Recently released documents show that senior federal officials don’t believe artificial intelligence and robots are threatening large segments of the Canadian workforce.
In their work, conducted in 2019, federal experts estimated that an apocalyptic scenario in which automation would eliminate half of the jobs in Canada was exaggerated .
But these officials have identified indicators of fragility in certain sectors of the economy that the government should be concerned about, such as how streaming services are redefining music, television and film production.
Other documents indicate that the government was informed before the summer that 11% of jobs in Canada could be automated in the next 15 to 20 years, and that 29% of existing jobs were likely to change significantly .
The Canadian Press obtained these documents through the Access to Information Act.
The report was to serve as a basis for advising the government to be elected in October on how to help workers at the turn of a new decade.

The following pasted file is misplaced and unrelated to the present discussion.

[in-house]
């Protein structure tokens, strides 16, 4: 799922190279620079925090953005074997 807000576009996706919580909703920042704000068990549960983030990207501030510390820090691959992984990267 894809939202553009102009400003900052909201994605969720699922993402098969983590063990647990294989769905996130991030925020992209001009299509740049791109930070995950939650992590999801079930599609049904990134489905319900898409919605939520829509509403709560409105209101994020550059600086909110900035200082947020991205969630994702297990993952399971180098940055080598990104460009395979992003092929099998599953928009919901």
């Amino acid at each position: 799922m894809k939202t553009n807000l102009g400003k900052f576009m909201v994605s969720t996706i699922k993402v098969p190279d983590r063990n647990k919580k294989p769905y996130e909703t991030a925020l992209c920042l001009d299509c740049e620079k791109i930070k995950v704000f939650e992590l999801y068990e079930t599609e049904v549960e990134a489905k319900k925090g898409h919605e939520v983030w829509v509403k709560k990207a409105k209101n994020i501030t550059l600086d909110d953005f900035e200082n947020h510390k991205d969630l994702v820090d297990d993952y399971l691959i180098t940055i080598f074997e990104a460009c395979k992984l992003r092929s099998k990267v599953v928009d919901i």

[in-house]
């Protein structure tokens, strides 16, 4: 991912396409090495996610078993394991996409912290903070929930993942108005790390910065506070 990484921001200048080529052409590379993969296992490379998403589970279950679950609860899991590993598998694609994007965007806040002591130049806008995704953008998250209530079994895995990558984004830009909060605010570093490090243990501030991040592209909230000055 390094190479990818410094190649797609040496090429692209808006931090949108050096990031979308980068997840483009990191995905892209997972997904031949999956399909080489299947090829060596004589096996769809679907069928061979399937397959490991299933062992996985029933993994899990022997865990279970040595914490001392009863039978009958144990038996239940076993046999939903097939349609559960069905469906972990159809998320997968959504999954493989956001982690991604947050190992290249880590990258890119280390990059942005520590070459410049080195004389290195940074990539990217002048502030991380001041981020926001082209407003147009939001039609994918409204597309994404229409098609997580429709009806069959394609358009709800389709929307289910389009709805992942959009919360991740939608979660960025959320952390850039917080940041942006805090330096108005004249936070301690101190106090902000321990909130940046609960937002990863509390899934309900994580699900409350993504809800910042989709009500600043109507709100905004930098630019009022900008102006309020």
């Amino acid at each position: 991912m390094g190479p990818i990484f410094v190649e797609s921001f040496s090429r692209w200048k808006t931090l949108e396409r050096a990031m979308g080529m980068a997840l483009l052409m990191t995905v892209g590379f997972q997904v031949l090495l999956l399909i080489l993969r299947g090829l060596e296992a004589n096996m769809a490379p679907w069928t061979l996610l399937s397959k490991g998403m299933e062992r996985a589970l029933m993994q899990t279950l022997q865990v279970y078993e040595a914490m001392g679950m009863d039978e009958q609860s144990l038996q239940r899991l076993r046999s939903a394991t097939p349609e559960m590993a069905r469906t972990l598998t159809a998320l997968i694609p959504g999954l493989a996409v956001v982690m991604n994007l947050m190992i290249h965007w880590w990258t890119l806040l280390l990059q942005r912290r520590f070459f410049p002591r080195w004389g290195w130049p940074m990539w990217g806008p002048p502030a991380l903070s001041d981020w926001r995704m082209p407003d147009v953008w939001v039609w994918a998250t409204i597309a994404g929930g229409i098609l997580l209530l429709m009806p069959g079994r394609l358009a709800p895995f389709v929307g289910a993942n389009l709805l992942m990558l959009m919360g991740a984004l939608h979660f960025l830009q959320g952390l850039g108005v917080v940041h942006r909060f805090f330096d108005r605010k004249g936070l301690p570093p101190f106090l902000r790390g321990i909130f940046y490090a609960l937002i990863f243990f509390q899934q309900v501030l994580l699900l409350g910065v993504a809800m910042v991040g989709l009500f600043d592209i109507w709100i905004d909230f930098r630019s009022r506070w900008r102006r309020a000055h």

This work is part of a series of exercises conducted by federal officials to see to what extent social security programs could respond to the most pessimistic scenarios regarding technological changes in the workforce.
It is not known what the conclusions of this review were. These details, like many others in the documents, have been redacted or have not been made public.
Federal officials have determined where the effects of automation are likely to be most felt, as in rural manufacturing-dependent communities, according to other documents obtained by The Canadian Press in March. These publications, mentioned in the June report, also listed the cities most and least likely to feel the impact in each province.